STOP! Think of the practice of Yoga, the mindfulness we keep forgetting about. Stress gets to our lives in so many ways, but we can learn to control this and give ourselves a happy outlook. Sorry, but go offline for a full twenty-four hours. Yeah, I spelled this out instead of using figures, to soften the blow. But there are emails to answer, research to do, picking kids up from school, dinner to cook, laundry piled up, and the last two chapters to finish, and then editing. I’m so far behind.

Unclench your teeth. Open your mouth wide and stick your tongue out. But, that’s kids’ stuff. Try it, and while you are doing this release the muscles around your eyes, let your face relax. Roll you chin down and then over to the right shoulder, back to center, and over to the left shoulder.

Schedule “worry time.” What? Yes, we all have worries, but why keep them with you every second of every hour of every day. Make an appointment with yourself and list all of your worries. Read this list, and then tear it up. Worries are gone.

Remember the old rubber band snap? It still works. Put a rubber band on your wrist and give yourself a slight snap. If this doesn’t work snap harder and quit thinking of what you should have done and look at what you do have. What about a massage? What about a manicure or pedicure or BOTH? Relax into the moment. This is YOUR time, enjoy.

Learn to focus on the present. Forget all the pressures and take one item at a time. I’ll answer ten emails, finish the next chapter, and grab a take-out dinner for this evening. Do these few simple avenues release the jumpy stomach feelings? How about the tightness in your hands and feet. Hey, the driver of the car in front of you might be going through some of the same. Smile, and say to yourself, “been there, done that, and no more.”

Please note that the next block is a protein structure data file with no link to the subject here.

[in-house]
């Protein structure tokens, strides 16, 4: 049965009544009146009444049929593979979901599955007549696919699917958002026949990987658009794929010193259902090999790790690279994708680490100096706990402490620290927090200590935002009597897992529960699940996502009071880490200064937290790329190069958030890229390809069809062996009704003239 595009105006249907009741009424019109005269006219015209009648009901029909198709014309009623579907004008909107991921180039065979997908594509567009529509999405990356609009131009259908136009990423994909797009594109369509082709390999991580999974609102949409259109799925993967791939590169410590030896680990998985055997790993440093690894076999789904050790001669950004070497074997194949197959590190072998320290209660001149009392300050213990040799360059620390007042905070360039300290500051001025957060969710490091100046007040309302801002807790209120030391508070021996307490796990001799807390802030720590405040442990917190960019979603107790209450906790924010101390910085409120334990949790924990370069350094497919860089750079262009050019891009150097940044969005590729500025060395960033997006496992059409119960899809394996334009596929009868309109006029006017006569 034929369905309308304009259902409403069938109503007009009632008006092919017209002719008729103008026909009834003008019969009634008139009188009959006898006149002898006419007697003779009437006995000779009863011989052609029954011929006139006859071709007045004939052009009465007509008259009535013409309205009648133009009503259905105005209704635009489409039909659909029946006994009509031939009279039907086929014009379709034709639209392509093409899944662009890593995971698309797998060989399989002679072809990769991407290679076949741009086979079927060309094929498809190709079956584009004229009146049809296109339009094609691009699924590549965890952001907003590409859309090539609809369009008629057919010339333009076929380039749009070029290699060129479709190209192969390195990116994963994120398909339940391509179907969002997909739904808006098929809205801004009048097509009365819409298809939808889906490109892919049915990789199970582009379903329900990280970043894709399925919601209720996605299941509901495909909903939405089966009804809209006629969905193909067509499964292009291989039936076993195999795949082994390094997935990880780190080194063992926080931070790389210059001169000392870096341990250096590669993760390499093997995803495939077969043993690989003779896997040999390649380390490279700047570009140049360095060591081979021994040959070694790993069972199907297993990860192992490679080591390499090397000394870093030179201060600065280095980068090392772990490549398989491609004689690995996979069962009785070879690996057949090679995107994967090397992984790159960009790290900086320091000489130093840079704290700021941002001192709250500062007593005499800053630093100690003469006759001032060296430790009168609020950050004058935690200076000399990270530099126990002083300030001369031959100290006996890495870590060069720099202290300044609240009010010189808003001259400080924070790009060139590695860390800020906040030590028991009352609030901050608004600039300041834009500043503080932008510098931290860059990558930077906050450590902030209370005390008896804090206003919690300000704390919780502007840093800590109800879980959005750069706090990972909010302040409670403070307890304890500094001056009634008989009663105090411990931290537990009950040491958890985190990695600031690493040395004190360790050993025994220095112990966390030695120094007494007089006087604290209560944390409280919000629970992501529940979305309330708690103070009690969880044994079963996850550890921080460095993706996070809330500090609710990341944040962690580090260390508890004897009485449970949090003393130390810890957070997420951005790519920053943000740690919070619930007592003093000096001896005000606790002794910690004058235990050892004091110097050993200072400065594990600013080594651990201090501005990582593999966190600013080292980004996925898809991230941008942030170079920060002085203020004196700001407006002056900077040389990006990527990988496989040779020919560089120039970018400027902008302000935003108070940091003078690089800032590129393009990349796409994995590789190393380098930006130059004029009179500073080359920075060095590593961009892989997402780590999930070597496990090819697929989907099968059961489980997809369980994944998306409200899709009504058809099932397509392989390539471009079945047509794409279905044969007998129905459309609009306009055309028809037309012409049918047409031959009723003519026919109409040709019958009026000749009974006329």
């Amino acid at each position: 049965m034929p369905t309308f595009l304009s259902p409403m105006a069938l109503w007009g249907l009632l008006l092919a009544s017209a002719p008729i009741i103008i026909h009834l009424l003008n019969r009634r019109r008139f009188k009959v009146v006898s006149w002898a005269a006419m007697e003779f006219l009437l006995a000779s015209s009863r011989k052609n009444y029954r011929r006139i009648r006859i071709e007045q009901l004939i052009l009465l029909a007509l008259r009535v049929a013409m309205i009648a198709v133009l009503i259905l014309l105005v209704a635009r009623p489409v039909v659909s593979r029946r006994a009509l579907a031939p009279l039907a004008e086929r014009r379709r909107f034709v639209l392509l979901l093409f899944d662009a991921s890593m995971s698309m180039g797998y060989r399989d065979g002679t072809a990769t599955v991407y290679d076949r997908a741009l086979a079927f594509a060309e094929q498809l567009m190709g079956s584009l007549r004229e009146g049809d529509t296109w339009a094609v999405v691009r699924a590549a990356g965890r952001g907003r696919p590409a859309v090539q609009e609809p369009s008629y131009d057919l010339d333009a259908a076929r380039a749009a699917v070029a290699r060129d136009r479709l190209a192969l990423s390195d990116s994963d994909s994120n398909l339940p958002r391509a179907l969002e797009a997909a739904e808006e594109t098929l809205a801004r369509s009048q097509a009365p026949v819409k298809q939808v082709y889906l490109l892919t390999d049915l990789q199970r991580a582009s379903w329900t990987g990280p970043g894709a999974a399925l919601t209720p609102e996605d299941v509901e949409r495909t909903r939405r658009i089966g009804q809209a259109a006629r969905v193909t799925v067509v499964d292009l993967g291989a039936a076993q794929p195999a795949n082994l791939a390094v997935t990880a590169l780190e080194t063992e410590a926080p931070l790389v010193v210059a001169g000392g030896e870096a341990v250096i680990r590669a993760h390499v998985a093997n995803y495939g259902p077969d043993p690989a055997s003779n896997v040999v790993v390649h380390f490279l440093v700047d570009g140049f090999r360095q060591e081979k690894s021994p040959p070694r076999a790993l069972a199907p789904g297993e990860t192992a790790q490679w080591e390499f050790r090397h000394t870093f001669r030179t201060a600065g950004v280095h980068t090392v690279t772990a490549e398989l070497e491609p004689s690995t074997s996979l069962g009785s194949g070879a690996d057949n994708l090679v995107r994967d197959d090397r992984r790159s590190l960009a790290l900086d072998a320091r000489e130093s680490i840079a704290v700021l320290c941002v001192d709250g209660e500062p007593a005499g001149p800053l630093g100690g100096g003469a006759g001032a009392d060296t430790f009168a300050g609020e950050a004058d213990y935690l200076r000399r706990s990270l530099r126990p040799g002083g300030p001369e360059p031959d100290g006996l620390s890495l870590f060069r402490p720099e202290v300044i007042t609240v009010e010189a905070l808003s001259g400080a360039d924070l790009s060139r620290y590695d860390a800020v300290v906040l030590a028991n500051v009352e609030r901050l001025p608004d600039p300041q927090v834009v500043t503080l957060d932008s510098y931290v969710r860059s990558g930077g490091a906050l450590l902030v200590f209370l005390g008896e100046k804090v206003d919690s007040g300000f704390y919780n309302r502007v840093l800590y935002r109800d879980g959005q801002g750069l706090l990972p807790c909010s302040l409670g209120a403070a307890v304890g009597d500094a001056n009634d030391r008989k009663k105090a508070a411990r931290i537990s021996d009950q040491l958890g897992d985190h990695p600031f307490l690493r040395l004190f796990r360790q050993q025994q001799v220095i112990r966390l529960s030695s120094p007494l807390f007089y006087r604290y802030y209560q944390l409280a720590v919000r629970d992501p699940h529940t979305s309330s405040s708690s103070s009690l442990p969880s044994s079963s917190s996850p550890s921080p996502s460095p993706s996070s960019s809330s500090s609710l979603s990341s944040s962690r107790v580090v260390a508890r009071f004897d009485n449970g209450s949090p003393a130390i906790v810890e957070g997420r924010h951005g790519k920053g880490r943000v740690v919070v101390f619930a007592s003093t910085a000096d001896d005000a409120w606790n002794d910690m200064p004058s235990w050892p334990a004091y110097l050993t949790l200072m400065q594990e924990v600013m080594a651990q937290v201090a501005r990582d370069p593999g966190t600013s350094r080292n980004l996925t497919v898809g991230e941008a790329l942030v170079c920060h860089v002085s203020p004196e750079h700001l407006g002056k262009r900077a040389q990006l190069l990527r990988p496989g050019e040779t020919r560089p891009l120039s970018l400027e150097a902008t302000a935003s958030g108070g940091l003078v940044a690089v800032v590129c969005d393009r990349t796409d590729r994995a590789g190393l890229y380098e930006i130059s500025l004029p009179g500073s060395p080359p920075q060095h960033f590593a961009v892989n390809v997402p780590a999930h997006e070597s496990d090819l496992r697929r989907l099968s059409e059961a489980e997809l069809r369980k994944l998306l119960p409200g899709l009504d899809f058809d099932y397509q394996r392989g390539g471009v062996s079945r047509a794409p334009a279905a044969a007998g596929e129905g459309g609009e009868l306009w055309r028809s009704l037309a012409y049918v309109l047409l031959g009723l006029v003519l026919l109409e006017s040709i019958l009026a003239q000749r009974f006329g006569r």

Happy Release. Happy Procrastination. Happy Present.




Larynn Ford began reading romance in her early teens and became interested in writing in high school. She’s a daydreamer and a romantic who is intrigued by the paranormal and loves to let her mind wander, always searching for a happily ever after ending to her dreams.
To her delight and constant amazement, her first book, IN MY WILDEST DREAMS was released April 16, 2013. Her desire for more grows constantly. She’s going to keep on writing, dreaming, and searching for those happy ending’s.


Rescued2-1 RESCUED

Fiercely independent and determined to be taken seriously in a man’s world, PI Rose Baxter will do whatever it takes to find the kids who are disappearing from the streets and bring them home safe, even teaming up with PI Marty Brown, a man hot enough to burn whatever part of her gets too close – her fingers, her sheets, her life, and her other nature’s whiskers.
But her other nature knows whiskers grow back and will accept nothing less than this man as her mate for life, a plan Marty’s all in on. Sparks fly when she refuses to be the little woman. Besides, those kids need her and their time’s running out. But, thrown together 24/7 can she fight it?


How long have you been writing?

I began testing the waters in 2009. I had no idea if my urge to write was real and lasting or if it was a passing fancy but here in 2014, I’m still at it and love every minute of it.

What attracted you to writing?
Reading. When I’m lost in another world I think how wonderful it would be to create a dream world of my very own.